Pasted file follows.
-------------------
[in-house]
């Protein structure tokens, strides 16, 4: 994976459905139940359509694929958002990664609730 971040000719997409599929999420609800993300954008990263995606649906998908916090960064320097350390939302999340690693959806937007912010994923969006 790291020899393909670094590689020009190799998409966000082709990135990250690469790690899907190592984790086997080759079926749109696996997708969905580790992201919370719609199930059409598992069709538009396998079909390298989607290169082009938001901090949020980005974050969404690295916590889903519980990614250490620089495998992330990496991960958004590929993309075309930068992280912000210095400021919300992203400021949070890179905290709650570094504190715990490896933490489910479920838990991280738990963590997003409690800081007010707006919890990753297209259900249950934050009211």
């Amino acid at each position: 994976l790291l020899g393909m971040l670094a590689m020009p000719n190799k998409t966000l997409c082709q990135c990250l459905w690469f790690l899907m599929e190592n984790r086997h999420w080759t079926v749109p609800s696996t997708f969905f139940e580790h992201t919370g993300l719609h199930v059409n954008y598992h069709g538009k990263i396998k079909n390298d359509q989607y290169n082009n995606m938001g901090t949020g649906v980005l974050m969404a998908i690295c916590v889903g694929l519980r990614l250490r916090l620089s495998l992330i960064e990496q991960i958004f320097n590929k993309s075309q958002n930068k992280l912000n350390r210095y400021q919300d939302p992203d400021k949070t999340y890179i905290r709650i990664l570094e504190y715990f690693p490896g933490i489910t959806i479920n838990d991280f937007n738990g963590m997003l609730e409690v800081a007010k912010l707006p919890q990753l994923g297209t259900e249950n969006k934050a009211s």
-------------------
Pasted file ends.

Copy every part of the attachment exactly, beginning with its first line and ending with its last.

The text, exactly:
[in-house]
């Protein structure tokens, strides 16, 4: 994976459905139940359509694929958002990664609730 971040000719997409599929999420609800993300954008990263995606649906998908916090960064320097350390939302999340690693959806937007912010994923969006 790291020899393909670094590689020009190799998409966000082709990135990250690469790690899907190592984790086997080759079926749109696996997708969905580790992201919370719609199930059409598992069709538009396998079909390298989607290169082009938001901090949020980005974050969404690295916590889903519980990614250490620089495998992330990496991960958004590929993309075309930068992280912000210095400021919300992203400021949070890179905290709650570094504190715990490896933490489910479920838990991280738990963590997003409690800081007010707006919890990753297209259900249950934050009211």
């Amino acid at each position: 994976l790291l020899g393909m971040l670094a590689m020009p000719n190799k998409t966000l997409c082709q990135c990250l459905w690469f790690l899907m599929e190592n984790r086997h999420w080759t079926v749109p609800s696996t997708f969905f139940e580790h992201t919370g993300l719609h199930v059409n954008y598992h069709g538009k990263i396998k079909n390298d359509q989607y290169n082009n995606m938001g901090t949020g649906v980005l974050m969404a998908i690295c916590v889903g694929l519980r990614l250490r916090l620089s495998l992330i960064e990496q991960i958004f320097n590929k993309s075309q958002n930068k992280l912000n350390r210095y400021q919300d939302p992203d400021k949070t999340y890179i905290r709650i990664l570094e504190y715990f690693p490896g933490i489910t959806i479920n838990d991280f937007n738990g963590m997003l609730e409690v800081a007010k912010l707006p919890q990753l994923g297209t259900e249950n969006k934050a009211s």